Nesbitt Memorial Library Journal, Volume 9, Number 1, January, 1999 Page: 38
The following text was automatically extracted from the image on this page using optical character recognition software:
Nesbitt Memorial Library Journal
after Hancock, who was elected in 1866, resigned. The fifth new justice of the peace was
The new constitution was approved, though it did not go into effect immedi-
ately. Most of the newly elected candidates did not take office until May 2, 1870. Shortly
after the election, however, Johnson resigned as sheriff, allowing, on December 30, 1869,
Smith to be appointed to take the spot. Apparently impatient, the military government also
saw fit to make more changes in the lame duck county government. The fourth county
commissioner who had been elected in 1866, Malsch, was removed from office on January
27, 1870, and replaced by William H. Dodd. The same day, Henry Boedeker, who "failed to
qualify" for his commissioners seat, was replaced by Isaac Yates. On February 5, 1870, the
shuffling continued. Glenn resigned as district clerk to take the post of district judge; Tendick,
the district-clerk-elect, was moved into the office early, but kept his job as county clerk.
Jones assumed his office as justice of the peace on April 9, 1870.59
These new officeholders, then, were the men who went down in the public
memory as carpetbaggers and scalawags. Three, Tendick, Wilkinson, and Ziegler, fit the
accepted definition of a carpetbagger. All served in the 30th Missouri Infantry, the United
States Army unit which was posted to the county in July 1865. Tendick was a lieutenant,
Wilkinson a lieutenant colonel and the commanding officer, and Ziegler a captain. All three
remained in the county after their unit was mustered out. Johnson too had recently come
from a state which was part of the Union during the war. He was born in the part of Virginia
which became West Virginia and moved to Colorado County after the war, in March 1868.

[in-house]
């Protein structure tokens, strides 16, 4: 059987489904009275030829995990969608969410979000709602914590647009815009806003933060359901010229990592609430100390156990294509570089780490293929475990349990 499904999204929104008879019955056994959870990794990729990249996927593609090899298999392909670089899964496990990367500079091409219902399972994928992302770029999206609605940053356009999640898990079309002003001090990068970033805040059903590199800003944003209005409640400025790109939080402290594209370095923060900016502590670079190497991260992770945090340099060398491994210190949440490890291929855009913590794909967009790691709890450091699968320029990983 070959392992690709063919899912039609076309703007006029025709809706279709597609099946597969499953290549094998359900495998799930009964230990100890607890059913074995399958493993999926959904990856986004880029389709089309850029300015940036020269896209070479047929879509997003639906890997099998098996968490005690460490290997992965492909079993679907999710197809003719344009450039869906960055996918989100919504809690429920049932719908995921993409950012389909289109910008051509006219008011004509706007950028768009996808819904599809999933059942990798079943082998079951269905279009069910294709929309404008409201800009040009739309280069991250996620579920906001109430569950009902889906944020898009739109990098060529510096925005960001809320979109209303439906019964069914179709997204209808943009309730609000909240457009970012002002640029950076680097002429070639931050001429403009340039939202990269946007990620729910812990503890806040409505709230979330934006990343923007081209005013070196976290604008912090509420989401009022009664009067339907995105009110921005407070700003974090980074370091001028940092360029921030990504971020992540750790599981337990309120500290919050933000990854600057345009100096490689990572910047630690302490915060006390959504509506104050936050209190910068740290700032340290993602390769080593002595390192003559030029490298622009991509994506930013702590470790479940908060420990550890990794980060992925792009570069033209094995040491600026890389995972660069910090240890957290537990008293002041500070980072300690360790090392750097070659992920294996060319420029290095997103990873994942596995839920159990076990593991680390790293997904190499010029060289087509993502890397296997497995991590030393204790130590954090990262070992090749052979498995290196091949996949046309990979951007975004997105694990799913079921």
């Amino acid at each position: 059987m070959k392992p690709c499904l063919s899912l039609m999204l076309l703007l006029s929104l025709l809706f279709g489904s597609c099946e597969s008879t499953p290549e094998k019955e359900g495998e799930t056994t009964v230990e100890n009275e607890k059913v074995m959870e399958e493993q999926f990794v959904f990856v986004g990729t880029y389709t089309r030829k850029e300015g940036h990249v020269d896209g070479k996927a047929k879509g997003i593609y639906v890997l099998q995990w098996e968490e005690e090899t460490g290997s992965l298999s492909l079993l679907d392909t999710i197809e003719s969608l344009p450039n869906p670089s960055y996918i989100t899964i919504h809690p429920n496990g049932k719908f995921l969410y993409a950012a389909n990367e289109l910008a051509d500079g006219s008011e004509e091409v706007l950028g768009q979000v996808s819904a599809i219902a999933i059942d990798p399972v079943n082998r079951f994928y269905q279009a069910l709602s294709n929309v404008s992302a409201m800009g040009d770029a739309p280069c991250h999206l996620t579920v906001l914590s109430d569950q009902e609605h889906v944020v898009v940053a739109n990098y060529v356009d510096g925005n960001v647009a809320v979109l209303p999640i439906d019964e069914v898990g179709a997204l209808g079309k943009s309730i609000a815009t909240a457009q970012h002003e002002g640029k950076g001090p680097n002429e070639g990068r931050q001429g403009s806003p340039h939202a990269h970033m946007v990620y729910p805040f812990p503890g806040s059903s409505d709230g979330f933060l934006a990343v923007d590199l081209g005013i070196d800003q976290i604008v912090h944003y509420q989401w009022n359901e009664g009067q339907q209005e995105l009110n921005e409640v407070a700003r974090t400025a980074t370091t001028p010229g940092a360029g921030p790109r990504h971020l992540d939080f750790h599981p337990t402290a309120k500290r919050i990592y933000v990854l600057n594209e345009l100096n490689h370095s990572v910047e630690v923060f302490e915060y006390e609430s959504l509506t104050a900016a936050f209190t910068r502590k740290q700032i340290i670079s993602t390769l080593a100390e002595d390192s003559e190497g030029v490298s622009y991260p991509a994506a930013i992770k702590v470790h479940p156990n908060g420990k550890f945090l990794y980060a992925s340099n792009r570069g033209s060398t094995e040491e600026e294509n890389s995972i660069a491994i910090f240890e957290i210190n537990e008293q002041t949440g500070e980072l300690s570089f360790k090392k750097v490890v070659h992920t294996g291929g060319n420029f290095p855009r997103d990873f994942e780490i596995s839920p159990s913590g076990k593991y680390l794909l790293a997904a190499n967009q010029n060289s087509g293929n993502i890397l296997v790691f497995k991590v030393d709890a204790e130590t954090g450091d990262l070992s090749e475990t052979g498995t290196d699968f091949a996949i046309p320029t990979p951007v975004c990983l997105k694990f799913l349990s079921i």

At least six of the others, Glenn, Wirtz, Jackson, Schmidt, Boedeker, and Fritz Leyendecker,
had been in the county in 1860. Boedeker was German, and likely had been against seces-
58 Gammel, comp., The Laws of Texas, 1822-1897, vol. 7, pp. 412, 414-415, 428-429; Reconstruc-
tion in Texas, Senate Miscellaneous Document 77, 41st Congress, 2nd Session, 1870 (serial 1408), pp. 38-79;
Special Order 179, July 31, 1869, File 861-2, Adjutant General's Records (RG 401), Archives and Records
Division, Texas State Library, Austin; Galveston Daily News, May 15, 1868; Colorado County Police [Com-
missioners] Court Minutes, Book 1862-1876, pp. 122, 123; Columbus Times, July 4, 1868. Zwiegel was among
the delegates to the June 27, 1868 meeting of Colorado County's Democrats.
59 Special Order 306, December 30, 1869, File 861-11, Special Order 21, January 27, 1870, File 862-
8, Special Order 28, February 5, 1870, File 862-9, Special Order 78, April 9, 1870 File 861-19, all in Adjutant
General's Records (RG 401), Archives and Records Division, Texas State Library, Austin; Colorado County
Police [Commissioners] Court Minutes, Book 1862-1876, pp. 160, 168. One might wonder why Dodd rather
than one of the recently elected officials, was appointed to complete Malsch's unexpired term. However, be-
cause the existing government called for four county commissioners and the future one for five justices of the
peace, there was no clear successor among the electees to Malsch. Dodd was a sixty year old, small-scale farmer
who had been born in Georgia (see Ninth Census of the United States (1870), Colorado County, Texas, Sched-
ule 1). The attitude of their successors toward the new county officials, and Yates in particular, and is reflected
in a series of pencil notes made in the margins of the commissioners court minutes, probably within ten years of
the events chronicled. In the margin at the place where Yates is first mentioned as a commissioner, the anony-
mous notemaker wrote "the first nigger." In 1997 or 1998, someone erased that note. As of this writing, the other
Here’s what’s next.
This issue can be searched. Note: Results may vary based on the legibility of text within the document.
Matching Search ResultsView 41 pages within this issue that match your search.
Tools / Downloads
Get a copy of this page or view the extracted text.
Citing and Sharing
Basic information for referencing this web page. We also provide extended guidance on usage rights, references, copying or embedding.
Reference the current page of this Periodical.
Nesbitt Memorial Library. Nesbitt Memorial Library Journal, Volume 9, Number 1, January, 1999, periodical, January 1999; Columbus, Texas. (texashistory.unt.edu/ark:/67531/metapth151405/m1/38/?q=nesbitt%20memorial%20library%20journal: accessed March 21, 2018), University of North Texas Libraries, The Portal to Texas History, texashistory.unt.edu; crediting Nesbitt Memorial Library.